Advice for Surviving the Fairy Tale

by Nina Sabak

1. Know that your happiness is temporary, no matter what. Your parents are farmers, or a woodcutter and his wife, or, God forbid, a king and a queen. Maybe your father gives you silly names and carries you around the room on his shoulders. Maybe your mother sings the way a river does. They are doomed, regardless, and it isn't your fault; you can't help being the heroine.

2. Keep provisions in a knapsack by your bed. There's no telling when the day will come. When you are alone out there on the empty highway, shoeless, wiping tears from your singed cheeks, you will wish you had more snacks. Your mother is dead, but she had a point about packing clean underwear.

3. Be polite to all travelers you meet. Some of them will help you, and some of them will hurt you, and some are just people whose stories briefly intersect your own. Be kind especially to old women, who may or may not be villains in disguise; pretend you don't know the difference. Lay your head on their shoulder, weep when they ask you what you have lost. Everyone, even a villain, wants to be useful.

4. Remember: all things, good or bad, come in threes. Wait for the third carriage. Don't exhale until you've sneaked past the third moonlit hut. Don't trust the first or second brother. They don't know what to do with fire like you.

5. It doesn't matter where you're going. Which is to say: you have no control over where you're going. Wander, and the road will shape itself to your destiny. If you were allowed to get lost, you would be in a different kind of story.

6. It helps to sing, mourning songs especially, if you know any. No one knows why, but it does. Maybe it adds to the tragic ambiance. Maybe there's something irresistible about a woman who doesn't know to be silent.

7. When the witch finds you, pretend you did not mean to be found. She will have heard your voice in the night, and something will draw her to you, a thing neither of you can explain. As she holds the door of her house open to you, you will look up at her and see that her eyes are the lightest shade of blue, like forget-me-nots or perfect summer days. You know that the dinner she cooks for you is only to lull you into vulnerability, but the wine is good and the mushrooms fresh. You know that witches are trouble, that they cannot be reformed, and yet when she puts her hands on your throat in the middle of the night, it will feel like a kiss.

8. Leave the witch's house. No, really, you have to. Sweet girl, remember, you have no control over your story. You are walking toward the castle, whether you want to or not. She will understand; she has met heroines before. What, did you think you were the only one?

9. The dragon in the field will not burn you if you are crying, so at least there's that. Stand and face the nearest head—all three at once, if you can. It will give you a riddle, which cannot be solved because dragons deal in non sequitur. All you have to do is point this out and you'll be free. Dragons are not equipped for existential thought.

10. The prince will be the one riding a silver horse just outside the city gate. He has golden hair and eyes like copper. He will not ask your name. You are welcome to sing to him, to see if it will draw him to you the way it drew the witch to you, but you can save your breath; what he loves is the sight of you, beautiful and burdened and in need of rescue.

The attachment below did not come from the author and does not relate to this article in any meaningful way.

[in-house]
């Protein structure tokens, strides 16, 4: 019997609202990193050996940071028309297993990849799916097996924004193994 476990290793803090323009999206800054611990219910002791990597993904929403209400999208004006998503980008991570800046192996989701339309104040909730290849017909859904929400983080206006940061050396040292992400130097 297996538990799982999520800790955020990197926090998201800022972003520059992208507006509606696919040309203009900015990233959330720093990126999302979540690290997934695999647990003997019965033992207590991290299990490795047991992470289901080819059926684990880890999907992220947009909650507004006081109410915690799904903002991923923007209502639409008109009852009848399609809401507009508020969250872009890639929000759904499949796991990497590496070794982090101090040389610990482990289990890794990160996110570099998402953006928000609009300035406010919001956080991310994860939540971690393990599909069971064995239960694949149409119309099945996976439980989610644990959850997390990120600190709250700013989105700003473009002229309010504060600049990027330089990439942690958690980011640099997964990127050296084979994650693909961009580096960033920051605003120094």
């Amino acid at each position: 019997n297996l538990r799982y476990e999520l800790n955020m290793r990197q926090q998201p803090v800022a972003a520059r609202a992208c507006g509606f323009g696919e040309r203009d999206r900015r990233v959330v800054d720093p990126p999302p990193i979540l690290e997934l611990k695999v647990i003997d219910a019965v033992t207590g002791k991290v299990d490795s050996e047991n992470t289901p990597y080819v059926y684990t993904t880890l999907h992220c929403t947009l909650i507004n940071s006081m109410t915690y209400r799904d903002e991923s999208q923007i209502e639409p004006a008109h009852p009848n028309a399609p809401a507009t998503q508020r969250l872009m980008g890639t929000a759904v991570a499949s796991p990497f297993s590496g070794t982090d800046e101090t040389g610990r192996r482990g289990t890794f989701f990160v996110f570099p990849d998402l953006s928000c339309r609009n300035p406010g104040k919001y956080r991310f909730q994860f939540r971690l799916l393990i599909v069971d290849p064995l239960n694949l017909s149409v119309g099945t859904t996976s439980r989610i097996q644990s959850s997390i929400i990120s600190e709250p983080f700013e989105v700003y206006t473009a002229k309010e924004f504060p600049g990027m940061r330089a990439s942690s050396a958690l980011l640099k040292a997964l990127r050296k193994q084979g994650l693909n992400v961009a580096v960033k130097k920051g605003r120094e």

11. The intrigue that follows will not require your participation. His mother is jealous, or his sister, or a princess from a neighboring land. Women in stories like yours are only good for fights. You don't have to fight back. In fact, you shouldn't; this is his moment, now, his chance to prove that he can win you, when everyone knows that he will, inevitably, win you.

12. Love's true kiss will feel like nothing. It will be warm and wet and empty. It will not remind you of hands around your neck.

13. At the wedding, play grateful. Let the people praise you. Raise your eyes to God, or whoever is in charge of these things, and if you scan the sky for a broomstick or a cloud of smoke, be subtle about it. She will not come. She will not have been invited. If you cry at the altar, you can always disguise it as joy.

14. After this, you must go it alone. The story ends here, with you inside the rose-covered walls, looking out. It is a happy ending, remember. If you are lucky, one day you will give birth to a little girl with hair like a crow's wing and eyes like the clearest blue sky, and you will love her the way you once loved the view from your father's shoulders. Teach her how it is going to be. When you kiss the top of her head that first morning, know that you have this in common: both of you, at the moment of this birth, have survived every day of your life so far.

BIO: Nina Sabak is pursuing her MFA in fiction at the University of Pittsburgh. Her writing has appeared or is forthcoming in Pittsburgh City Paper, Three Rivers Review, Collision Literary Magazine, and The Rumpus. In 2012 she published a chapbook of poetry, Naming the Mountain, with the support of the Poetry Society of New Hampshire.